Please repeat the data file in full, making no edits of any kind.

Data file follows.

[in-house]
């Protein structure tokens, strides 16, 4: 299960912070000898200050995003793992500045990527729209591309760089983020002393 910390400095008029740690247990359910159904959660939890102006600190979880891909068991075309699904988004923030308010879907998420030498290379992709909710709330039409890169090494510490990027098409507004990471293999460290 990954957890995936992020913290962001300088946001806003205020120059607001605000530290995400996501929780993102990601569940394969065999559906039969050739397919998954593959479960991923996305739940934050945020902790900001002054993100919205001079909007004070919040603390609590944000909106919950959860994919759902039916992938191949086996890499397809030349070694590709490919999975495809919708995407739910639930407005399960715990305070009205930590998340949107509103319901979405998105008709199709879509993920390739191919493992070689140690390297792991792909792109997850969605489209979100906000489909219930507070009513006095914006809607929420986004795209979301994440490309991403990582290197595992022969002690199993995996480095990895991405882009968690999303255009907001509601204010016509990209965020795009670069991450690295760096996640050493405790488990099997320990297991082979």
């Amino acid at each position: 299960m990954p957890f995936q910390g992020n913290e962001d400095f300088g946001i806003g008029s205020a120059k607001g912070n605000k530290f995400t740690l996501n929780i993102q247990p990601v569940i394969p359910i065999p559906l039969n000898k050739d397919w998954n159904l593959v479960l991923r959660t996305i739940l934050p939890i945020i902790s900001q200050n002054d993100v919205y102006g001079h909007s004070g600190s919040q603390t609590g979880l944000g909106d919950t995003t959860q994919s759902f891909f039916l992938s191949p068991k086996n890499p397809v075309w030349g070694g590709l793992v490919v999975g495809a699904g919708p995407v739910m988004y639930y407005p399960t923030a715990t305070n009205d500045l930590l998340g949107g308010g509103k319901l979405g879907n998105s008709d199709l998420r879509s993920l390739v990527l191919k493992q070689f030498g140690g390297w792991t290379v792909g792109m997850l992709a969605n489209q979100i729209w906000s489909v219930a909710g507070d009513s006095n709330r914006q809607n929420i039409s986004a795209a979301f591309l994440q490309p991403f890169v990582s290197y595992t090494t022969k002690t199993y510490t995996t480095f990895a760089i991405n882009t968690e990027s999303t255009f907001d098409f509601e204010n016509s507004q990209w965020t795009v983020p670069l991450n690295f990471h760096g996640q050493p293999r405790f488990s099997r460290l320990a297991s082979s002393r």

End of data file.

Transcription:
[in-house]
């Protein structure tokens, strides 16, 4: 299960912070000898200050995003793992500045990527729209591309760089983020002393 910390400095008029740690247990359910159904959660939890102006600190979880891909068991075309699904988004923030308010879907998420030498290379992709909710709330039409890169090494510490990027098409507004990471293999460290 990954957890995936992020913290962001300088946001806003205020120059607001605000530290995400996501929780993102990601569940394969065999559906039969050739397919998954593959479960991923996305739940934050945020902790900001002054993100919205001079909007004070919040603390609590944000909106919950959860994919759902039916992938191949086996890499397809030349070694590709490919999975495809919708995407739910639930407005399960715990305070009205930590998340949107509103319901979405998105008709199709879509993920390739191919493992070689140690390297792991792909792109997850969605489209979100906000489909219930507070009513006095914006809607929420986004795209979301994440490309991403990582290197595992022969002690199993995996480095990895991405882009968690999303255009907001509601204010016509990209965020795009670069991450690295760096996640050493405790488990099997320990297991082979």
């Amino acid at each position: 299960m990954p957890f995936q910390g992020n913290e962001d400095f300088g946001i806003g008029s205020a120059k607001g912070n605000k530290f995400t740690l996501n929780i993102q247990p990601v569940i394969p359910i065999p559906l039969n000898k050739d397919w998954n159904l593959v479960l991923r959660t996305i739940l934050p939890i945020i902790s900001q200050n002054d993100v919205y102006g001079h909007s004070g600190s919040q603390t609590g979880l944000g909106d919950t995003t959860q994919s759902f891909f039916l992938s191949p068991k086996n890499p397809v075309w030349g070694g590709l793992v490919v999975g495809a699904g919708p995407v739910m988004y639930y407005p399960t923030a715990t305070n009205d500045l930590l998340g949107g308010g509103k319901l979405g879907n998105s008709d199709l998420r879509s993920l390739v990527l191919k493992q070689f030498g140690g390297w792991t290379v792909g792109m997850l992709a969605n489209q979100i729209w906000s489909v219930a909710g507070d009513s006095n709330r914006q809607n929420i039409s986004a795209a979301f591309l994440q490309p991403f890169v990582s290197y595992t090494t022969k002690t199993y510490t995996t480095f990895a760089i991405n882009t968690e990027s999303t255009f907001d098409f509601e204010n016509s507004q990209w965020t795009v983020p670069l991450n690295f990471h760096g996640q050493p293999r405790f488990s099997r460290l320990a297991s082979s002393r």